It also is a fully automatic, set and forget charger, and designed to quickly and accurately recharge your deep cycle batteries utilising charger algorithms that help to maximise the life of your specialised deep cycle batteries.
And it features multi-stage smart charging technology that enables the charger to be connected to your battery bank permanently. With the input of multiple sources, you can be assured of charging your batteries whenever underway; or when the sun is shining on your solar array.
HOW DOES IT CHARGE?
As dictated by battery manufacturer’s recommendations, deep cycle batteries require a multi-stage charge sequence for perfect, fast and accurate charging.
The Enerdrive ePOWER DC2DC+ Smart Charger delivers three primary charge stages:
Stage 1 – Bulk or Boost charge; The battery is charged at full rated output current of the charger until the battery reaches its final charging voltage, known as its absorption voltage. In this step, around 80 per cent of the battery is recovered as fast as possible.
Stage 2 – Absorption charge; With the charger voltage held steady, the remaining 20 per cent is replaced with the charger allowing the current to taper off as the battery approaches full charge.
Stage 3 – Float;Finally, in the float stage the charger voltage is lowered and held at a constant and safe predetermined level. This prevents the battery from being overcharged, yet allows the charger to supply enough current to make up for the self-discharge losses of the battery, while supporting any additional loads connected to the battery (such as DC lighting and refrigerators). This stage allows for the charger to be used as a DC power supply.
The ePOWER DC2DC+ Battery Charger will regulate its output based on the loads connected to your battery bank. This function is important to maintain the life of your battery bank as some battery chargers mistake loads for discharge and continue to keep the batteries in the bulk or absorption stage for extended periods of time, which will damage the battery bank. It has two methods of load based regulation to ensure your battery charger transitions to float when it should do so.
THERE MUST BE MORE OPTIONS?
Piranha Off Road Products has a dual battery management system – the DBE180-SX.
This electronic isolator is a 180A unit with full spike and surge protection and solar input to charge the auxiliary battery. With a plastic/nylon case, sealed relays and special coatings to resist corrosion and water damage, this is the toughest isolator Piranha has ever built.
The DBE180-SX is an ignition sensing isolator and is ideal for touring vehicles with multiple batteries or for those vehicles needing to provide charge to batteries in camper trailers or caravans.
Its new features include:
VPF – Vehicle Protection Function protects against overloads and faults.
Sense Function – Can operate using ignition sense or auto function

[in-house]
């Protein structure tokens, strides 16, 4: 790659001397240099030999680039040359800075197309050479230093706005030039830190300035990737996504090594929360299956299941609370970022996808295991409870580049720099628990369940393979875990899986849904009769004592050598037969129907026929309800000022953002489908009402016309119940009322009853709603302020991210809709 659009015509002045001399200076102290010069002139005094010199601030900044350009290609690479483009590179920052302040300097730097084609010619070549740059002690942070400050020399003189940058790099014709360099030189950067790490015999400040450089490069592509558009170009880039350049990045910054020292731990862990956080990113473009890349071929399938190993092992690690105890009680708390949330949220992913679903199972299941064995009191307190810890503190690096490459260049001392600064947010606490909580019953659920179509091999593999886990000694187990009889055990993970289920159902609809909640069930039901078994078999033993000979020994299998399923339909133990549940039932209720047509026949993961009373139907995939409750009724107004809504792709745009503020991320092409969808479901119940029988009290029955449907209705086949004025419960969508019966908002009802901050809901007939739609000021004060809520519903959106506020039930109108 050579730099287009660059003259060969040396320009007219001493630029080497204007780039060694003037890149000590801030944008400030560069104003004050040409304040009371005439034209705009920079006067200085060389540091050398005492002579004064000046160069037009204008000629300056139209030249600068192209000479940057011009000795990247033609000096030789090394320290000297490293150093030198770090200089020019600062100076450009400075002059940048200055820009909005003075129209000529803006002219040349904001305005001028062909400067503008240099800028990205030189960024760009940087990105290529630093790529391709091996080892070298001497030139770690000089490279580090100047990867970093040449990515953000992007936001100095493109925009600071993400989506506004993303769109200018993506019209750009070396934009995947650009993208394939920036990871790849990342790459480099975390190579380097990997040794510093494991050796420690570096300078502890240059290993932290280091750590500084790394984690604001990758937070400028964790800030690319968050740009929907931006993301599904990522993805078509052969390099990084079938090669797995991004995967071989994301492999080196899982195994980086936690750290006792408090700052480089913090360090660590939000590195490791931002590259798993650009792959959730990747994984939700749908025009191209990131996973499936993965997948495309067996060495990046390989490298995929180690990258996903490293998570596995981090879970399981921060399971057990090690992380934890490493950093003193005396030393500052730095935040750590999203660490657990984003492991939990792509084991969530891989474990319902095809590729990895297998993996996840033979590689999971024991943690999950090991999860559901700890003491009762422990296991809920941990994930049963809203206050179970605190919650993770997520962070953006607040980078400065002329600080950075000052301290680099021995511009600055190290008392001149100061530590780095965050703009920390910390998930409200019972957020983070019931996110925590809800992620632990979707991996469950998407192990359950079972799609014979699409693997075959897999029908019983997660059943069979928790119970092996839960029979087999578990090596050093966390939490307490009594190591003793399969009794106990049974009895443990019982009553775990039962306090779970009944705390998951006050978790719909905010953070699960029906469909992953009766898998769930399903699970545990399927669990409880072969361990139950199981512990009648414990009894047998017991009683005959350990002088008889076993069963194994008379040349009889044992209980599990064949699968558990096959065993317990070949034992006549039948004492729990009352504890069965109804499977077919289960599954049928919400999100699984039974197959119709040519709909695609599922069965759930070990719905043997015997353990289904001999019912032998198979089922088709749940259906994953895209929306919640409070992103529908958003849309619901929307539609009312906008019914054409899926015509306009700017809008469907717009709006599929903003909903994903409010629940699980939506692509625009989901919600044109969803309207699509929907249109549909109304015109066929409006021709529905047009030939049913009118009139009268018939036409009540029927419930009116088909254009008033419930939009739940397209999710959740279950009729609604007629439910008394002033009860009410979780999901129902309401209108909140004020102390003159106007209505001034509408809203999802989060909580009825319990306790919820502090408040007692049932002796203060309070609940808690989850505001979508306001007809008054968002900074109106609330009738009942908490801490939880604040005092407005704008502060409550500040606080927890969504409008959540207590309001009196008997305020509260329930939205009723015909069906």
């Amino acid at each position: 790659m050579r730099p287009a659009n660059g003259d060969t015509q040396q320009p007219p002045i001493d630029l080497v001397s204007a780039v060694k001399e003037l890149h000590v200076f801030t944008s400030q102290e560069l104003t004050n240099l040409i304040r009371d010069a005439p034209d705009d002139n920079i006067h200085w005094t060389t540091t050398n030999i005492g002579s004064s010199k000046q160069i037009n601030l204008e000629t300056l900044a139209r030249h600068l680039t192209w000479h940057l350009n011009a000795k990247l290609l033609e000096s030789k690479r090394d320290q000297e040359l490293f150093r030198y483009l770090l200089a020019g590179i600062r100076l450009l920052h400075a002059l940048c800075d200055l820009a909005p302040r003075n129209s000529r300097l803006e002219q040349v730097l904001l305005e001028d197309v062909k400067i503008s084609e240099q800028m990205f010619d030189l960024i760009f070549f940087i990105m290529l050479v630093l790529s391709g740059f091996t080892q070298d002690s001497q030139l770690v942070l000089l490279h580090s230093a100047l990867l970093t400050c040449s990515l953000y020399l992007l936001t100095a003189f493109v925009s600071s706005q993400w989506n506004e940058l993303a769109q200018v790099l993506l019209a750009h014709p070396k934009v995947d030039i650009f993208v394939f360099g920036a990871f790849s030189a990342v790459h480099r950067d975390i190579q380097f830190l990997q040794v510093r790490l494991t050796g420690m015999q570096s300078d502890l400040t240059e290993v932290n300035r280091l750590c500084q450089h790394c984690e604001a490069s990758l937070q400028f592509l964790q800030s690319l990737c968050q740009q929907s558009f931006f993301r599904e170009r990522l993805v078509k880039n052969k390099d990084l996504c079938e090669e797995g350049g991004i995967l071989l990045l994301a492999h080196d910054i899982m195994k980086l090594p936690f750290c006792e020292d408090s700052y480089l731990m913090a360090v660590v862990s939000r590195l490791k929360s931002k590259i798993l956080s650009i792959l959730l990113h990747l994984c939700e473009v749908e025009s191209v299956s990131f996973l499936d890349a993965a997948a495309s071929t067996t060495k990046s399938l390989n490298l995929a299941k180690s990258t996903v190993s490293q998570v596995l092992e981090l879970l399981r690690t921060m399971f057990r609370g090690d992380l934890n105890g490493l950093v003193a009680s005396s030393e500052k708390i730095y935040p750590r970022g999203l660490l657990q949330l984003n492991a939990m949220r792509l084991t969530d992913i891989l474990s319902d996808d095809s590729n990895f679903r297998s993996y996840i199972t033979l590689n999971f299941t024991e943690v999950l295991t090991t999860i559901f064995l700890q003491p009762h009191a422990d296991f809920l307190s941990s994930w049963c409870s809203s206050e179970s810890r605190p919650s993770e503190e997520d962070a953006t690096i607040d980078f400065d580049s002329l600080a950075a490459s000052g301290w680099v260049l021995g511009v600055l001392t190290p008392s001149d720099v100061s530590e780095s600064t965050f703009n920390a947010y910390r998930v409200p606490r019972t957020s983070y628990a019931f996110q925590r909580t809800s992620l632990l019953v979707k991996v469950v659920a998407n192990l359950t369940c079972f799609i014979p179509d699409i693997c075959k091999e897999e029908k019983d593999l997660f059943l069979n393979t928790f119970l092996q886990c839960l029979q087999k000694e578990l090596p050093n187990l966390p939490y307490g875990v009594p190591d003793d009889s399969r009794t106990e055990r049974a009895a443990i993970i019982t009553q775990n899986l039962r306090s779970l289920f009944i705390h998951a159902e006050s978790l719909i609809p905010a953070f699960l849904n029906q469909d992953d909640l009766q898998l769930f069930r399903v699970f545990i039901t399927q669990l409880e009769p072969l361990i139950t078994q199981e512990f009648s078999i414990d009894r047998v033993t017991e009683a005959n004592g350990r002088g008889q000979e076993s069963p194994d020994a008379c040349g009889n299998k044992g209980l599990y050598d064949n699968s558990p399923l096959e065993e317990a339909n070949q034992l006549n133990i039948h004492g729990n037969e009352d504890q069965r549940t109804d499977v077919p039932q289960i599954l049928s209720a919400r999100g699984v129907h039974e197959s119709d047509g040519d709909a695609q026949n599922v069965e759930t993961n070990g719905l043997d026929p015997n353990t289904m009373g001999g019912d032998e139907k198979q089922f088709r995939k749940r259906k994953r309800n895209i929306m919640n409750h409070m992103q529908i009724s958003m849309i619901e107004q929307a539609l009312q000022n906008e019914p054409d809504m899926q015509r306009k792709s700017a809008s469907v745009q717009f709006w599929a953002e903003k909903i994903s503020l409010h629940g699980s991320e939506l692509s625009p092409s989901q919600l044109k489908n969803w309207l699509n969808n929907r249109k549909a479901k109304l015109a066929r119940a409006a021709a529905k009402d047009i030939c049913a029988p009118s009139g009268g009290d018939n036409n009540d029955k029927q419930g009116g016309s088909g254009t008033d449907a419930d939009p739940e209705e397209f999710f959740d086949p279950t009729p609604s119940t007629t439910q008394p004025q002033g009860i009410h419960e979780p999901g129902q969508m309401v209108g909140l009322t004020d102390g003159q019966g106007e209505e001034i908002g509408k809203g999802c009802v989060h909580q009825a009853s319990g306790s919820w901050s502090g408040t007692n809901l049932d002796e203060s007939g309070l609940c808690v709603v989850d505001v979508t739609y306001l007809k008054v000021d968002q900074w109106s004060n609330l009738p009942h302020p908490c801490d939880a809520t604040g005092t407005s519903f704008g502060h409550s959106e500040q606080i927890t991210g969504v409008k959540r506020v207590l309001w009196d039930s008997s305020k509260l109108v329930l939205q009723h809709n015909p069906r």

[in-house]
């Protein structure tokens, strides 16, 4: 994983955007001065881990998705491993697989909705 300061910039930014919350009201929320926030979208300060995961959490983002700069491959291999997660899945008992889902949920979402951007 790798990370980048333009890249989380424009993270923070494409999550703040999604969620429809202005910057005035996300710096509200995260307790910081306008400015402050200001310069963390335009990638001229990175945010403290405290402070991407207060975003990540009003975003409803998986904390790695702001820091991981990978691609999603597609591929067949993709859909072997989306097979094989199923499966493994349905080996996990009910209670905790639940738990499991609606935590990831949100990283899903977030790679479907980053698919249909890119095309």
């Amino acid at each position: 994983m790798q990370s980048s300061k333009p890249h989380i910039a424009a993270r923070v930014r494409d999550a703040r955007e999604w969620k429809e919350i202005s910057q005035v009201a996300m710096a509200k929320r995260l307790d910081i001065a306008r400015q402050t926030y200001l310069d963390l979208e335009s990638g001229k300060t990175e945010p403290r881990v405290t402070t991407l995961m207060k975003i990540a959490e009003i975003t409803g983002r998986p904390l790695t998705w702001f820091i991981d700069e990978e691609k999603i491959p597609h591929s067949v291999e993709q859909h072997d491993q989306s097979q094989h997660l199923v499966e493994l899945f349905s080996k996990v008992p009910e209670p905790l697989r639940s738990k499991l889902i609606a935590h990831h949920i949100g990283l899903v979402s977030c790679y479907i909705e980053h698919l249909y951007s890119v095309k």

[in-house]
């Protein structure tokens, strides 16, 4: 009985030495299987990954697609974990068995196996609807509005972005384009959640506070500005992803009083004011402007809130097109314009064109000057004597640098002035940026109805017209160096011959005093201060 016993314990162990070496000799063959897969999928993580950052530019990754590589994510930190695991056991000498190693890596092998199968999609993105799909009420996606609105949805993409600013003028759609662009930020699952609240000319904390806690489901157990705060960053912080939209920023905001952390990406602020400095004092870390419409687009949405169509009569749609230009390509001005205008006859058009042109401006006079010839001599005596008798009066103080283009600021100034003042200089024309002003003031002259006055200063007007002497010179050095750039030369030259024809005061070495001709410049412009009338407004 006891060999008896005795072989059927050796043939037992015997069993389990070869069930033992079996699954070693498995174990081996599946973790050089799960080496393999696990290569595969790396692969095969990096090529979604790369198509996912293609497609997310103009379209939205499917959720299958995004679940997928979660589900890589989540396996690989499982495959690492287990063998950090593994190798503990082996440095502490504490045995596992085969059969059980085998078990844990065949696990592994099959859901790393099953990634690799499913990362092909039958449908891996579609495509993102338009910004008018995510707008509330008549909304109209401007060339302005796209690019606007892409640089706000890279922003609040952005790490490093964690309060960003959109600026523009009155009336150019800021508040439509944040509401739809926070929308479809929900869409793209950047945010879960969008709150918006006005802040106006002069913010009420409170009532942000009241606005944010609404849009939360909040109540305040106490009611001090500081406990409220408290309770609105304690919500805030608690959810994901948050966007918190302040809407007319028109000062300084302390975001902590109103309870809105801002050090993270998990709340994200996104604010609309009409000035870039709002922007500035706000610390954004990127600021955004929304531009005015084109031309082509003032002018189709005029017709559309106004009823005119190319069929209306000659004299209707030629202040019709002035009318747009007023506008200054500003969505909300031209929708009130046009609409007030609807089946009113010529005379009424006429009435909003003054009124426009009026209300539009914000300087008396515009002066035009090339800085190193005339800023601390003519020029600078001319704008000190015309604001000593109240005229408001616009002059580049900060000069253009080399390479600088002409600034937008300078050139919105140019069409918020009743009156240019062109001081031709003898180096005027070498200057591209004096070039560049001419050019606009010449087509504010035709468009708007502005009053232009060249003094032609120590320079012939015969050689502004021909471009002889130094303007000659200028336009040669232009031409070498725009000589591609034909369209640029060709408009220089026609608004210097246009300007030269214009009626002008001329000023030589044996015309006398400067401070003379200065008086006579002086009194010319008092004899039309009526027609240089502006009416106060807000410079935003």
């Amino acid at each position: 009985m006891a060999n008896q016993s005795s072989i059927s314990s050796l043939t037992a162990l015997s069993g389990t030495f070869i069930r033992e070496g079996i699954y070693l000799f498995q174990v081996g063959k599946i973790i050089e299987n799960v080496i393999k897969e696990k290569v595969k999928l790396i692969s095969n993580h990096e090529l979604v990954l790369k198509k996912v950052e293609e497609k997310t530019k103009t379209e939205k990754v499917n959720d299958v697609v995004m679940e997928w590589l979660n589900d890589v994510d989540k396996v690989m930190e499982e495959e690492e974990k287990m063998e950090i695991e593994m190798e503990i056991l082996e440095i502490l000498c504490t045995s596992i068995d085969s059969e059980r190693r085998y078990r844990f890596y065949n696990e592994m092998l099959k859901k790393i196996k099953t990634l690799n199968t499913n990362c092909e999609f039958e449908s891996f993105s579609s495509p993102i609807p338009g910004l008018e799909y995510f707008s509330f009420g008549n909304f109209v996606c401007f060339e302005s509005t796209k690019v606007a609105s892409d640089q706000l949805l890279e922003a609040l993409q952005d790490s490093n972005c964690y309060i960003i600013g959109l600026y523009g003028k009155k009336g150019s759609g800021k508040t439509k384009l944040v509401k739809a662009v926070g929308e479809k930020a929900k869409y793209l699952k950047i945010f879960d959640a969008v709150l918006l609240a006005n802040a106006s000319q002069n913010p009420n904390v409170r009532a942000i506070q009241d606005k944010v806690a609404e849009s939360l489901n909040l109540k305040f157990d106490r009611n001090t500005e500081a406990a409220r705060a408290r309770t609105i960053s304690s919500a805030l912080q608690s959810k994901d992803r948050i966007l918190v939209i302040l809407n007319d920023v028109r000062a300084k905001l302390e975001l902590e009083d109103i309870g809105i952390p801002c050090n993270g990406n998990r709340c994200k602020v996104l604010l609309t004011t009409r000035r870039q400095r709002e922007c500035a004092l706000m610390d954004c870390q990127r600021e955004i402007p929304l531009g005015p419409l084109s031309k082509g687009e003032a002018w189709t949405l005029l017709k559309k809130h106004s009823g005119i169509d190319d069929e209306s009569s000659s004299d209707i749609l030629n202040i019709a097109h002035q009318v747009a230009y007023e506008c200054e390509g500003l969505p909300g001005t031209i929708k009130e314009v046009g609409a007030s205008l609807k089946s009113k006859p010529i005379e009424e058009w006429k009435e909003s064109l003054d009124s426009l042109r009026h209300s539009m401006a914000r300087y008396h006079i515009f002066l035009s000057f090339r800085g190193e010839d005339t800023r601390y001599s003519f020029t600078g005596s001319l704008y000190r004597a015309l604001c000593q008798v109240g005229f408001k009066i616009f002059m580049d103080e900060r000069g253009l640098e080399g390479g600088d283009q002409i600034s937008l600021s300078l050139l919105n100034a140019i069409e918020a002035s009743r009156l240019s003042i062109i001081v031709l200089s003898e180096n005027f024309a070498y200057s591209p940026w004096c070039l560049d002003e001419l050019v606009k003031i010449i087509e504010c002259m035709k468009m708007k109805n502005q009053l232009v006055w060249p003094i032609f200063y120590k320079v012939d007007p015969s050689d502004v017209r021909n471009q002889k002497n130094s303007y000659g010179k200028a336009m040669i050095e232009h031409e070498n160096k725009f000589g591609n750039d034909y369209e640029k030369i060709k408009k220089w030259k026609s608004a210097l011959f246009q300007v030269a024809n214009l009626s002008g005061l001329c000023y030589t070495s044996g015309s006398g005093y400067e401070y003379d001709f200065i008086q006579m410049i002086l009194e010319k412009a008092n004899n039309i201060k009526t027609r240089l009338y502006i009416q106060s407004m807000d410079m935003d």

100W Solar Panel Input – Quick connection from your regulated solar panel to your auxiliary battery
Diagnostic indicators – LED indicates charging, non-charging and fault modes
Other advantages are its state-of-the-art electronics, user-friendliness and convenience.
- Fully automatic operation using advanced electronics and high performance relays. The electronics are rated for tough 4WD conditions and the relays are sealed against dust and moisture.
- High accuracy electronics manage the auxiliary battery for both effective charging and safe starting.
- The main starting battery is always protected and cannot be drained by a load connected to the auxiliary battery.
- Electronics are factory calibrated – no adjustments are required for the life of the unit.
- Efficient low power design offers maximum charging current for the auxiliary battery.
- New intelligent current limiting circuitry isolates auxiliary battery on accidental overload
- Improved electrical spike and surge protection.
Easy to use:
- New design with secure internal connection of battery cables
- simple to install. All wires, including two 3m heavy duty high quality heat and oil resistant cables with built in strain relief are provided.
- Easily mounted to engine bay or firewall
- Large LED indicator provides clear feedback to the user
- Manufactured in Australia to ISO9002 manufacturing standards
- Output for remote monitoring auxiliary battery
- Input for auxiliary battery charging with regulated solar panels
- (100W MAX)
- Convenient snap-fit connectors
MEET THE AUTHOR
With more than 30 years’ journalistic experience, Peter’s brief predominantly centres on editorial reviews for Caravan World and Camper magazines. A relative late starter to the trials and tribulations of the RV industry, Peter has been making up for lost time caravanning and camping with his family around Victoria. Initially, Gippsland was the primary stamping ground free camping in idyllic bush settings such as Dargo and Licola, beside the Wonnangatta and Macalister rivers respectively. Other favourite haunts also became ensconced on the family camping itinerary – Jamieson in Victoria’s High Country, Whitfield in the King Valley, Princetown on the Great Ocean Road, and Bright in the Ovens Valley.